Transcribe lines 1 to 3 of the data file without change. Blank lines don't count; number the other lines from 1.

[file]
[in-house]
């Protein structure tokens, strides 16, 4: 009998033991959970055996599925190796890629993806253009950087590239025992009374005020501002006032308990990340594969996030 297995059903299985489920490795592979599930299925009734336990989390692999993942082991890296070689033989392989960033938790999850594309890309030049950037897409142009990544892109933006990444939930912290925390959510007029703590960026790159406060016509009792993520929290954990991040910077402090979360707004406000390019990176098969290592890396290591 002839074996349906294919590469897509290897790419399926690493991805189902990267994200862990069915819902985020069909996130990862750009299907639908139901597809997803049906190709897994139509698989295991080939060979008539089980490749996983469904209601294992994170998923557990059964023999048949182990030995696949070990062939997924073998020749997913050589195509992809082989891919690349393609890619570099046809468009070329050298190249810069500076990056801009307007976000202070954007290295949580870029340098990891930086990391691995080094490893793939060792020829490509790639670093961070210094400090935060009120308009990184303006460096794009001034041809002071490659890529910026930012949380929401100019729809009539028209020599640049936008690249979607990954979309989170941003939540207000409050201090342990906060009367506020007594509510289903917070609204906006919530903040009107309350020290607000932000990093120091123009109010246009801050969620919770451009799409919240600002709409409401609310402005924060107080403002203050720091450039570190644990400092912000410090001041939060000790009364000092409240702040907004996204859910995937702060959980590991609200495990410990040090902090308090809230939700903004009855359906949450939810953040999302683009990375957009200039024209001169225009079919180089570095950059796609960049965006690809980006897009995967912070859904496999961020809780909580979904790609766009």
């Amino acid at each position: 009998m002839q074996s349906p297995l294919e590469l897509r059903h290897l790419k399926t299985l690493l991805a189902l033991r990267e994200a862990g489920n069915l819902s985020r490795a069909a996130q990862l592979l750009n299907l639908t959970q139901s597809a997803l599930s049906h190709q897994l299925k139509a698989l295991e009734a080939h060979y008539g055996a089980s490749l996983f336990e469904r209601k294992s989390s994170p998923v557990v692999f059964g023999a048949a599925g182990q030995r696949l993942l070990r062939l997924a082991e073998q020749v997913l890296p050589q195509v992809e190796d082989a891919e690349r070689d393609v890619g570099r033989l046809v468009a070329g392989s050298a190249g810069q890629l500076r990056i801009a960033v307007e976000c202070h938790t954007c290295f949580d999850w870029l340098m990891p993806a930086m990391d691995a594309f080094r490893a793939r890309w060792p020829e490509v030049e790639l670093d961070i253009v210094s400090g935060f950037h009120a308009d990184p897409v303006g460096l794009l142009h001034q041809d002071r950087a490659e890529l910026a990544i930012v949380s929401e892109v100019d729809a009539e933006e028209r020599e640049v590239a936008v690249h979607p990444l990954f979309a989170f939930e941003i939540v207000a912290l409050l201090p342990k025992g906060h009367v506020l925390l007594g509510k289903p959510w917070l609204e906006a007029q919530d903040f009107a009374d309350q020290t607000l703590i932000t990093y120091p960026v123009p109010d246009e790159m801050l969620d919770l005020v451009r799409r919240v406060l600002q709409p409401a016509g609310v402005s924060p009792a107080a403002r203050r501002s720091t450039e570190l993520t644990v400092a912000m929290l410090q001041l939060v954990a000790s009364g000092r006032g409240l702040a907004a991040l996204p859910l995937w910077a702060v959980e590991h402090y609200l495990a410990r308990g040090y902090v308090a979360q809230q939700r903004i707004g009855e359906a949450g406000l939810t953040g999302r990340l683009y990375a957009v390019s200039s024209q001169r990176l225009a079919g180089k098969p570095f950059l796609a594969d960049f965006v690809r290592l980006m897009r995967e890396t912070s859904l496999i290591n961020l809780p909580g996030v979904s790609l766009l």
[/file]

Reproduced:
[in-house]
């Protein structure tokens, strides 16, 4: 009998033991959970055996599925190796890629993806253009950087590239025992009374005020501002006032308990990340594969996030 297995059903299985489920490795592979599930299925009734336990989390692999993942082991890296070689033989392989960033938790999850594309890309030049950037897409142009990544892109933006990444939930912290925390959510007029703590960026790159406060016509009792993520929290954990991040910077402090979360707004406000390019990176098969290592890396290591 002839074996349906294919590469897509290897790419399926690493991805189902990267994200862990069915819902985020069909996130990862750009299907639908139901597809997803049906190709897994139509698989295991080939060979008539089980490749996983469904209601294992994170998923557990059964023999048949182990030995696949070990062939997924073998020749997913050589195509992809082989891919690349393609890619570099046809468009070329050298190249810069500076990056801009307007976000202070954007290295949580870029340098990891930086990391691995080094490893793939060792020829490509790639670093961070210094400090935060009120308009990184303006460096794009001034041809002071490659890529910026930012949380929401100019729809009539028209020599640049936008690249979607990954979309989170941003939540207000409050201090342990906060009367506020007594509510289903917070609204906006919530903040009107309350020290607000932000990093120091123009109010246009801050969620919770451009799409919240600002709409409401609310402005924060107080403002203050720091450039570190644990400092912000410090001041939060000790009364000092409240702040907004996204859910995937702060959980590991609200495990410990040090902090308090809230939700903004009855359906949450939810953040999302683009990375957009200039024209001169225009079919180089570095950059796609960049965006690809980006897009995967912070859904496999961020809780909580979904790609766009």
């Amino acid at each position: 009998m002839q074996s349906p297995l294919e590469l897509r059903h290897l790419k399926t299985l690493l991805a189902l033991r990267e994200a862990g489920n069915l819902s985020r490795a069909a996130q990862l592979l750009n299907l639908t959970q139901s597809a997803l599930s049906h190709q897994l299925k139509a698989l295991e009734a080939h060979y008539g055996a089980s490749l996983f336990e469904r209601k294992s989390s994170p998923v557990v692999f059964g023999a048949a599925g182990q030995r696949l993942l070990r062939l997924a082991e073998q020749v997913l890296p050589q195509v992809e190796d082989a891919e690349r070689d393609v890619g570099r033989l046809v468009a070329g392989s050298a190249g810069q890629l500076r990056i801009a960033v307007e976000c202070h938790t954007c290295f949580d999850w870029l340098m990891p993806a930086m990391d691995a594309f080094r490893a793939r890309w060792p020829e490509v030049e790639l670093d961070i253009v210094s400090g935060f950037h009120a308009d990184p897409v303006g460096l794009l142009h001034q041809d002071r950087a490659e890529l910026a990544i930012v949380s929401e892109v100019d729809a009539e933006e028209r020599e640049v590239a936008v690249h979607p990444l990954f979309a989170f939930e941003i939540v207000a912290l409050l201090p342990k025992g906060h009367v506020l925390l007594g509510k289903p959510w917070l609204e906006a007029q919530d903040f009107a009374d309350q020290t607000l703590i932000t990093y120091p960026v123009p109010d246009e790159m801050l969620d919770l005020v451009r799409r919240v406060l600002q709409p409401a016509g609310v402005s924060p009792a107080a403002r203050r501002s720091t450039e570190l993520t644990v400092a912000m929290l410090q001041l939060v954990a000790s009364g000092r006032g409240l702040a907004a991040l996204p859910l995937w910077a702060v959980e590991h402090y609200l495990a410990r308990g040090y902090v308090a979360q809230q939700r903004i707004g009855e359906a949450g406000l939810t953040g999302r990340l683009y990375a957009v390019s200039s024209q001169r990176l225009a079919g180089k098969p570095f950059l796609a594969d960049f965006v690809r290592l980006m897009r995967e890396t912070s859904l496999i290591n961020l809780p909580g996030v979904s790609l766009l």